Saturday, April 24, 2010
Paper products are not only bad for the environment but are also costly. We started reducing our use of paper items and I was SHOCKED at how much money we saved. So here are a few suggestions for getting started:
- Don't use paper towels to dry dishes, hands, counters etc. Buy a few dish towels and dish rags. I have found that investing in quality ones makes all the difference. Williams-Sonoma makes the best and they last FOREVER. They are highly absorbent and wash up well.
- Use real plates instead of paper plates. While you're at it use real silverware and cups too.
- Use cloth napkins instead of paper ones. They have the added bonus of looking prettier too.
- Bring a ceramic mug to work and rinse it out rather than using paper cups for coffee or tea.
- If you bring a reusable coffee cup to Starbucks they subtract ten cents from your bill (of course you save a bundle making your own coffee at home).
- Use old t-shirts not suitible for donating to make rags. I use these to clean the bathroom, scrub the floors, wash windows etc. I wash them and reuse them until they fall apart.
- Get a microfiber duster that you can use and then wash. We have a Oxo Good Grips Double Duster and I love it. Old socks work well too.
- Use flannel fabric to make hankies instead of buying Kleenexes. They are easier on your nose.
- Use cloth diapers instead of disposable diapers. The average baby will use 3,796 diapers (source: National Geographic's "Human Footprint.") That's a lot of diapers taking up space in a landfill. Using a wet washcloths instead of wipes when possible also helps reduce waste.
Thursday, April 15, 2010
Refrigerators are certainly not the most exciting things to write about but they are one of the appliances that use the most energy in our homes. In 2001, U.S. households on average consumed 1,462 kWh for refrigeration (source). A small amount of maintenance can payoff big time!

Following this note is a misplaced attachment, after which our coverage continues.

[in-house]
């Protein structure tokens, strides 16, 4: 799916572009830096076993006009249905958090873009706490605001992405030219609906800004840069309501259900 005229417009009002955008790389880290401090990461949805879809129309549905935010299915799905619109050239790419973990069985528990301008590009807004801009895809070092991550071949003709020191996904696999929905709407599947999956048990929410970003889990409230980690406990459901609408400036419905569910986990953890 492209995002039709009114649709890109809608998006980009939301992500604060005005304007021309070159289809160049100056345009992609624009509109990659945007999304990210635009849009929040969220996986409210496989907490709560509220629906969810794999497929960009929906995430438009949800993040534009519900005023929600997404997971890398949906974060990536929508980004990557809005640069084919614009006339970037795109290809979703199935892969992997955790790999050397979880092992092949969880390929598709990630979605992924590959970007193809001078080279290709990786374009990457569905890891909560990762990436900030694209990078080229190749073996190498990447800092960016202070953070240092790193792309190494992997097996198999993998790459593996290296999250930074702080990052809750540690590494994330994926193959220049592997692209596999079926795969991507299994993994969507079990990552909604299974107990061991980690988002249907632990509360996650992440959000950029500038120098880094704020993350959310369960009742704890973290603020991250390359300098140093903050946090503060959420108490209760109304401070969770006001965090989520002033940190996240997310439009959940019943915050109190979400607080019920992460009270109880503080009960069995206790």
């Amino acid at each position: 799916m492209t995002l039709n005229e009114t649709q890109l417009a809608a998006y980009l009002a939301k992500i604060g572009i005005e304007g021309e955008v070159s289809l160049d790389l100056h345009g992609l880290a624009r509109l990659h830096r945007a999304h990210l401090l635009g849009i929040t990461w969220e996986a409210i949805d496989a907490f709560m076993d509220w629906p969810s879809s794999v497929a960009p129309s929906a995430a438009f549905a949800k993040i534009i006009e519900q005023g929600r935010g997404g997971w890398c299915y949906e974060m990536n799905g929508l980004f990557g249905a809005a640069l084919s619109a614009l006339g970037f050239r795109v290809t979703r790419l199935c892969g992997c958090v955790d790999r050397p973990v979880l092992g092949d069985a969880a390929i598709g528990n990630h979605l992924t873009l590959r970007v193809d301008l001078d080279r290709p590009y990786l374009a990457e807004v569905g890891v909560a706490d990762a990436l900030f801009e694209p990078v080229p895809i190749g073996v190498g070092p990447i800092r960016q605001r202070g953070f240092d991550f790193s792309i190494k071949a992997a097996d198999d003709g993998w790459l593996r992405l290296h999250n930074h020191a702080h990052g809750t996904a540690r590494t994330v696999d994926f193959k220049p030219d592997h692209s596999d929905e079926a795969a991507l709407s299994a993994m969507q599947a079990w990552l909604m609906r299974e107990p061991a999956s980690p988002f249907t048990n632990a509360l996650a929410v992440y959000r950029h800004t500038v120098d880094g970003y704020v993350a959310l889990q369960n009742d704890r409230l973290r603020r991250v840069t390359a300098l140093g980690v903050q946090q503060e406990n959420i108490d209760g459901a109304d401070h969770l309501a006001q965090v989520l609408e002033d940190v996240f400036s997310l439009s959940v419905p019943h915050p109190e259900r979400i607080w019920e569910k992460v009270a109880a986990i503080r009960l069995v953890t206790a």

One the most important things you can do to help your refrigerator run more efficiently is to vacuum the coils. They are usually located either on the bottom front of your machine or on older models on the back. The coils are like magnets for pet hair and dust. The debris makes your refrigerator work harder to keep your food cool. This costs you more money on your electric bill and wastes fossil fuels thus hurting the environment. I use the hose on my vacuum to suck up the hairy mess. My Dyson vacuum makes this an oddly satisfying task since I can see all of the gross debris in the cylinder! It's also neat to see how much colder your fridge is ten minutes after you clean the coils. I had to turn the temperature up on ours after I cleaned it the first time because all of our produce froze!
Another thing you can do is make sure that you keep your temperatures set correctly. The refrigerator should be set between 38 and 41 degrees F and the freezer should be set between 0 and 5 degrees. You should also try to keep your freezer full since the frozen food will keep things cooler. If you don't have an over packed freezer like I do you can fill bottles with tap water and keep them in the freezer. The frozen water will keep your freezer cooler.
Using an incandescent light bulb in your freezer is also a bad idea. A lot of people switch their regular bulbs in their homes to compact fluorescent or LEDs and forget about the refrigerator. Incandescent bulbs generate light through heat which will heat your refrigerator and make it work harder to cool after having it open. You can switch to an LED or just not use a bulb at all in your refrigerator. Personally, we just never bothered to replace ours when it went out and truth be told we don't miss it at all!
Finally, avoid using the top of your refrigerator as storage ( I'm still working on this). The stuff on top of your refrigerator will block airflow especially if you have a cabinet over it and air flow is necessary to make your compressor efficient.
Wednesday, April 14, 2010
Anyone who is new to frugal living and doesn't know where to start needs to pick up a copy of The Complete Tightwad Gazette by Amy Dacyczyn. It is FULL of great ideas, recipes, and tips. Amy's writing style is lighthearted and her title of the "frugal zealot" is well-deserved. Although some of her ideas are a little extreme, it is easy to pick out the ideas that appeal to you. I love the way she makes use of things that might otherwise be thrown away thus saving money and helping you be "green." This is a must read for anyone looking to live a more frugal lifestyle.